- The cells could be reprogrammed using transcription factors PDX1 and MAFA.
- The reprogrammed cells produced insulin in response to the presence of glucose.
- If the reprogrammed cells are transplanted into diabetic mice, their presence reverses diabetes, and the positive effect was preserved for six months.
- The reprogrammed cells still had some features of their previous lineage.
This study provides new insight into the plasticity of cells. It could help with the development of treatments both for diabetes and diseases that involve the destruction of specific cell types.
Immune cells and diabetes: a new type of immune cell discovered in type I diabetes patients [USA, May 2019]
Our immune system has two major cell types: T-cells and B-cells, each with its own array of properties. The team of researchers at the John Hopkins University School of Medicine has found that patients with diabetes type I have slightly different immune cell composition:
- Type I diabetes patients have an immune cell type that combines features of both B and T-cells.
- A majority of this double – type cells contain a previously unknown receptor.
- This receptor binds with HLA-DQ8 strongly.
- HLA-DQ8 is a molecule that can bind insulin and present it to T-cells.
- If the HLA-DQ8 – insulin complex binds to T cells, the T-cells may be primed to attack insulin-producing cells.
- The receptor discovered in the novel immune cell type can act as an especially potent stimulator of anti-insulin T cells.
The researchers think that these cells may drive the development of type I diabetes. These cells could potentially be used as a marker of early disease development in diabetes type I patients.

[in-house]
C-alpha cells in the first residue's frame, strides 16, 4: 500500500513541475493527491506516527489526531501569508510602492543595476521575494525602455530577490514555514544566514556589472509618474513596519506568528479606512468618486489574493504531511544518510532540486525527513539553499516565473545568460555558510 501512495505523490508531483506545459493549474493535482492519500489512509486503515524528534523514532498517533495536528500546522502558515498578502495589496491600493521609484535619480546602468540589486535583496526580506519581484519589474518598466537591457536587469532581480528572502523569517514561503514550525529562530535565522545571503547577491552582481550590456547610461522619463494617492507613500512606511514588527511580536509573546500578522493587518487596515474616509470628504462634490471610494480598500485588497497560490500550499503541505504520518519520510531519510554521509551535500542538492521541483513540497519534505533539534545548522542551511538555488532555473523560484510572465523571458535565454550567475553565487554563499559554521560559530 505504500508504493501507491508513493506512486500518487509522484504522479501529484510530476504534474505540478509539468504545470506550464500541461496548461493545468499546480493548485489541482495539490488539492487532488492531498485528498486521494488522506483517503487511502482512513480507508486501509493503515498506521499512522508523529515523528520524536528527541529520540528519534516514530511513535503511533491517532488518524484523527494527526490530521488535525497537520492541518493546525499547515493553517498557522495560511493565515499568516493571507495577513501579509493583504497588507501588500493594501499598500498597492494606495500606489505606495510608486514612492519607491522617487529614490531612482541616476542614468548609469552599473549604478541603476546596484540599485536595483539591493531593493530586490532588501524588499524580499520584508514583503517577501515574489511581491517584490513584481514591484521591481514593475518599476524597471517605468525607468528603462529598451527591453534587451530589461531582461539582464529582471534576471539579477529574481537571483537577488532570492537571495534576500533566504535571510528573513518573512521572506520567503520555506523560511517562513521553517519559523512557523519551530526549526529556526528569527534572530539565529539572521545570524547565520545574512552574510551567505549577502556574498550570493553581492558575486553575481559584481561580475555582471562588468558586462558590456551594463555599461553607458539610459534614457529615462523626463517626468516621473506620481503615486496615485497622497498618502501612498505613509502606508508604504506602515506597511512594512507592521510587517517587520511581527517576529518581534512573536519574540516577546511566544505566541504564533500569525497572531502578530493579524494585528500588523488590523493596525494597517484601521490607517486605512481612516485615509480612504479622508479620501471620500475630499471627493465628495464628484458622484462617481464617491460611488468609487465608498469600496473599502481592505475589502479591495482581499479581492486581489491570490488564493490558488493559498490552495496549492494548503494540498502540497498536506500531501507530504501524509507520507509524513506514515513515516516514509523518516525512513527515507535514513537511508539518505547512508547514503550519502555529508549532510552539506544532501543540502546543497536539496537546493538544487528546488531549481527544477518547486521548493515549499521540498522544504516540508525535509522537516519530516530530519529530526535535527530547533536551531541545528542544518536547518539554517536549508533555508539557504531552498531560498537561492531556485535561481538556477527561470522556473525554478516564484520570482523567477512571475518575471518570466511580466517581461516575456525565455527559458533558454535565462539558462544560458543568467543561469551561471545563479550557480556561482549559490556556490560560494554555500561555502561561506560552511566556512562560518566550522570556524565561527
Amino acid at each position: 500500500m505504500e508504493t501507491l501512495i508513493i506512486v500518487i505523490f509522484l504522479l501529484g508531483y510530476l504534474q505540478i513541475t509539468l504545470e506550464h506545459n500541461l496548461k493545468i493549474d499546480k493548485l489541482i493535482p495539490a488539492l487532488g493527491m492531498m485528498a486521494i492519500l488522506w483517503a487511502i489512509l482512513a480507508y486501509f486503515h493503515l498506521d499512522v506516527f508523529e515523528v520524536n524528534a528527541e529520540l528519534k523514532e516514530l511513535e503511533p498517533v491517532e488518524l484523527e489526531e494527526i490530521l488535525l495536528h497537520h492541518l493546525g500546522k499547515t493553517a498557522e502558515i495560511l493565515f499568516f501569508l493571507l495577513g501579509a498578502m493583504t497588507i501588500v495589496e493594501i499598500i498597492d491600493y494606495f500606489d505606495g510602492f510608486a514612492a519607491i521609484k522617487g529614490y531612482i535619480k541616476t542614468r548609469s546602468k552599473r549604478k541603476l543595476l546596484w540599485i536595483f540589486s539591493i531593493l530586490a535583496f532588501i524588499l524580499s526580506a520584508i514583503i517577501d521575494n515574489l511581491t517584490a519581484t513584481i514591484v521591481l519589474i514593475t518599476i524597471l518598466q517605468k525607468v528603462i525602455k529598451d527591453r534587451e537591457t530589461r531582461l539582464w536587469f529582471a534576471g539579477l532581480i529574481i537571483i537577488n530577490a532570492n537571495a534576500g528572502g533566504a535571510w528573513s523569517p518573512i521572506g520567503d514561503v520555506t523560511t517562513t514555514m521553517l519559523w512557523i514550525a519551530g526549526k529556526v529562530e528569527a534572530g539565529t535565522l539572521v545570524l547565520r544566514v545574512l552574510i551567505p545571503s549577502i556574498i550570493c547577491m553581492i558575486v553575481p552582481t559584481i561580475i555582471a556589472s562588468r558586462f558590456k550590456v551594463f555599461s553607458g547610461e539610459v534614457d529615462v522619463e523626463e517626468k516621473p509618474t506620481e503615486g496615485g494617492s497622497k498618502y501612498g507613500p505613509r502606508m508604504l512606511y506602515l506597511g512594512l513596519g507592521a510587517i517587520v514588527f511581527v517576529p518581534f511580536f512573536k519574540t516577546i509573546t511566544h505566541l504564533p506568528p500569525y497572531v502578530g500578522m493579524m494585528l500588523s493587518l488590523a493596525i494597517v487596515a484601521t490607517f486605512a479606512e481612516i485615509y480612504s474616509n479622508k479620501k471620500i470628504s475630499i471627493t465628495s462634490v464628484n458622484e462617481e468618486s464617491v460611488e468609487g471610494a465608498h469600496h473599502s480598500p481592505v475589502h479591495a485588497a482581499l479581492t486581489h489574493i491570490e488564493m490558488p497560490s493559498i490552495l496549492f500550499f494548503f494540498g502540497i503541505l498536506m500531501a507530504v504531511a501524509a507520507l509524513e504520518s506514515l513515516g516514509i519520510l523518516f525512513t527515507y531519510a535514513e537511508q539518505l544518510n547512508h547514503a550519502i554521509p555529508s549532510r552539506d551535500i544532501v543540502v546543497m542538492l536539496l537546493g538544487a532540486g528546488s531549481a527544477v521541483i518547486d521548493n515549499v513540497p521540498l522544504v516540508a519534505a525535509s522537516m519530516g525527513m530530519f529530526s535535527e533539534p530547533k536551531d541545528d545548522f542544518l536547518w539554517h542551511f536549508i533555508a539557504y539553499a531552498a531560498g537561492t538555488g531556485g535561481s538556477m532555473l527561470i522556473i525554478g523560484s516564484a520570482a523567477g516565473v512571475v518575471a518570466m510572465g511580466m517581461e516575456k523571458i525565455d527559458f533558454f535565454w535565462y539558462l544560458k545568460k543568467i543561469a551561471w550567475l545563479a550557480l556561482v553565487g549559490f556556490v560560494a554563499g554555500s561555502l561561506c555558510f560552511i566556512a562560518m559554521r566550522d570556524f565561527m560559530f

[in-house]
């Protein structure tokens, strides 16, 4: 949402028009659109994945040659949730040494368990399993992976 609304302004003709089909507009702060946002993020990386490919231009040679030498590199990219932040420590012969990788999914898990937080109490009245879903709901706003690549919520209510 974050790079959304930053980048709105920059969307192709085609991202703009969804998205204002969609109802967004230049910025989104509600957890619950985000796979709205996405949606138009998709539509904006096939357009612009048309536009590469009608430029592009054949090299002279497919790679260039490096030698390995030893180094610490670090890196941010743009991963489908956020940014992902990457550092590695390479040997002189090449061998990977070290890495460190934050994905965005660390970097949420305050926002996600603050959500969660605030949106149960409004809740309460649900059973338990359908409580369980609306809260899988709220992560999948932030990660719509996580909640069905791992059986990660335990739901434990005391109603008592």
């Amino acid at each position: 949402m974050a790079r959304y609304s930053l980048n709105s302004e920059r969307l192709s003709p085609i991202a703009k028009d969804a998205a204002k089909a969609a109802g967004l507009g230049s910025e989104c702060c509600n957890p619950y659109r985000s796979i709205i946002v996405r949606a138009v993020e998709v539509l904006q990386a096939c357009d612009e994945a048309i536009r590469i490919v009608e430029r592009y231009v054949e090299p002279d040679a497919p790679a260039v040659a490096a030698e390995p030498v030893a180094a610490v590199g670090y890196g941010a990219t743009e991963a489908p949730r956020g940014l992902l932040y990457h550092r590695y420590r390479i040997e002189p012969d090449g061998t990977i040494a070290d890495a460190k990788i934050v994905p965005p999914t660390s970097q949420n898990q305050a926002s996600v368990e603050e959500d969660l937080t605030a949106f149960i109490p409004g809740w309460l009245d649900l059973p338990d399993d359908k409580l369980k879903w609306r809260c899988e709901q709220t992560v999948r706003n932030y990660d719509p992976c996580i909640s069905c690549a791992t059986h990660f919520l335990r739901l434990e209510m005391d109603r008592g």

Still, there are many questions about these new cells that are not answered yet.
There is more to cell division: new insights into cell division mechanisms have come to light [UK, March 2019]
Cellular division is controlled by two families of enzymes: kinases and phosphatases. Kinases are responsible for activating processes, while phosphatases are blocking them.
Phosphatases are significantly less researched than kinases. A team led by A. Saurin at the School of Medicine of the University of Dundee has studied a phosphatase family PP2A-B56.
- PP2A-B56 is a complex protein that attaches phosphate groups to aminoacids serine and threonine.
- The chromosomes have two crucial areas that are important during cellular division:
- Centromere – a structure that unites two chromatids of the chromosome
- Kinetochore – an area where the spindles attach to move chromosomes during division.
- There are several forms of PP2A-B56 that are localized either at the centromere of the chromosome or at the kinetochore.
- As a result, these proteins control 3 crucial processes:
- The attachment of sister chromatids in the centromere area.
- The attachment of microtubules to the kinetochore.
- The assembly of the division spindle.
Recently, inhibition of specific proteins in the PP2A-B56 family was shown to be helpful in the treatment of neurodegenerative diseases.
Understanding how specific forms of PP2A-B56 work in a cellular division may help with the development of better-targeted agents that could stop a particular cause of disease.
The inhibition of PP2A-B56 may also be used in cancer treatment.
A small, but the important secret of the telomeres: researchers found a mechanism for telomere maintenance [France, 2019]
Telomeres are structures located at the ends of chromosomes. Though the sequences in the telomeres do not code for any known genes, they still play an important role. The presence of telomeres helps prevent the destruction of chromosomal DNA underneath.
That is why the shortening of telomeres is linked to aging, while lengthening of the telomeres often happens in cancer cells. The replication and maintenance of telomeres is a complex process.
Mutations in the genes responsible for the CST protein can lead to a dangerous syndrome in humans that is associated with disorders in multiple organ systems, including the brain, bones, and gastrointestinal tract.
An international team of researchers from France and Portugal has studied a part of this complex called Stn1 in fission yeast Schizosaccharomyces pombe.
- Stn1 is controlled by a phosphatase ssu72.
- When ssu72 adds phosphorus to Stn1, the protein prevents the elongation of the telomere.
- If another protein, Cdk1, attaches to Stn1, then the latter cannot attach to the telomere, and new sequences are added to telomerase.
- The same mechanism of telomerase regulation is present in mammalian cells.